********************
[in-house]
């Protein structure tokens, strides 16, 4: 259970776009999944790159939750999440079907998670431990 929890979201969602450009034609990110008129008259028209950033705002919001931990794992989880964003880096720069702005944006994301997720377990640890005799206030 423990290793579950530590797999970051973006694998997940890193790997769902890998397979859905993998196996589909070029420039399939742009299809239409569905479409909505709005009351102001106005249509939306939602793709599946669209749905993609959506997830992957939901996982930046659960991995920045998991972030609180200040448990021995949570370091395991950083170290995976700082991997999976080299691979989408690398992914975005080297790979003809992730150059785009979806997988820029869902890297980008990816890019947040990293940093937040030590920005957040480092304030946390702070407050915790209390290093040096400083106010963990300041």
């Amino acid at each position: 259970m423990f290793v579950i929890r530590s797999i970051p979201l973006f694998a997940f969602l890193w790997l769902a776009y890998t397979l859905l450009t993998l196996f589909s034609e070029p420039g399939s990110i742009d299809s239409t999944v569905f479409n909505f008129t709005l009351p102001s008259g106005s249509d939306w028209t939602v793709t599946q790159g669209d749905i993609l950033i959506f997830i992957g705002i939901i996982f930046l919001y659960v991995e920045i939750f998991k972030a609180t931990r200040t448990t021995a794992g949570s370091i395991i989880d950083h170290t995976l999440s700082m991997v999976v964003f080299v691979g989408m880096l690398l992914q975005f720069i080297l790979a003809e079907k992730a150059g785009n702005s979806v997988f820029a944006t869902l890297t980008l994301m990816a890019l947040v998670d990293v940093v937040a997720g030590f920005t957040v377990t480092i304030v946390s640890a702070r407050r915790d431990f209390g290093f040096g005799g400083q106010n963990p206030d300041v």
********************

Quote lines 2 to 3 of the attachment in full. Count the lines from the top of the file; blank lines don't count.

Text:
């Protein structure tokens, strides 16, 4: 259970776009999944790159939750999440079907998670431990 929890979201969602450009034609990110008129008259028209950033705002919001931990794992989880964003880096720069702005944006994301997720377990640890005799206030 423990290793579950530590797999970051973006694998997940890193790997769902890998397979859905993998196996589909070029420039399939742009299809239409569905479409909505709005009351102001106005249509939306939602793709599946669209749905993609959506997830992957939901996982930046659960991995920045998991972030609180200040448990021995949570370091395991950083170290995976700082991997999976080299691979989408690398992914975005080297790979003809992730150059785009979806997988820029869902890297980008990816890019947040990293940093937040030590920005957040480092304030946390702070407050915790209390290093040096400083106010963990300041």
């Amino acid at each position: 259970m423990f290793v579950i929890r530590s797999i970051p979201l973006f694998a997940f969602l890193w790997l769902a776009y890998t397979l859905l450009t993998l196996f589909s034609e070029p420039g399939s990110i742009d299809s239409t999944v569905f479409n909505f008129t709005l009351p102001s008259g106005s249509d939306w028209t939602v793709t599946q790159g669209d749905i993609l950033i959506f997830i992957g705002i939901i996982f930046l919001y659960v991995e920045i939750f998991k972030a609180t931990r200040t448990t021995a794992g949570s370091i395991i989880d950083h170290t995976l999440s700082m991997v999976v964003f080299v691979g989408m880096l690398l992914q975005f720069i080297l790979a003809e079907k992730a150059g785009n702005s979806v997988f820029a944006t869902l890297t980008l994301m990816a890019l947040v998670d990293v940093v937040a997720g030590f920005t957040v377990t480092i304030v946390s640890a702070r407050r915790d431990f209390g290093f040096g005799g400083q106010n963990p206030d300041v």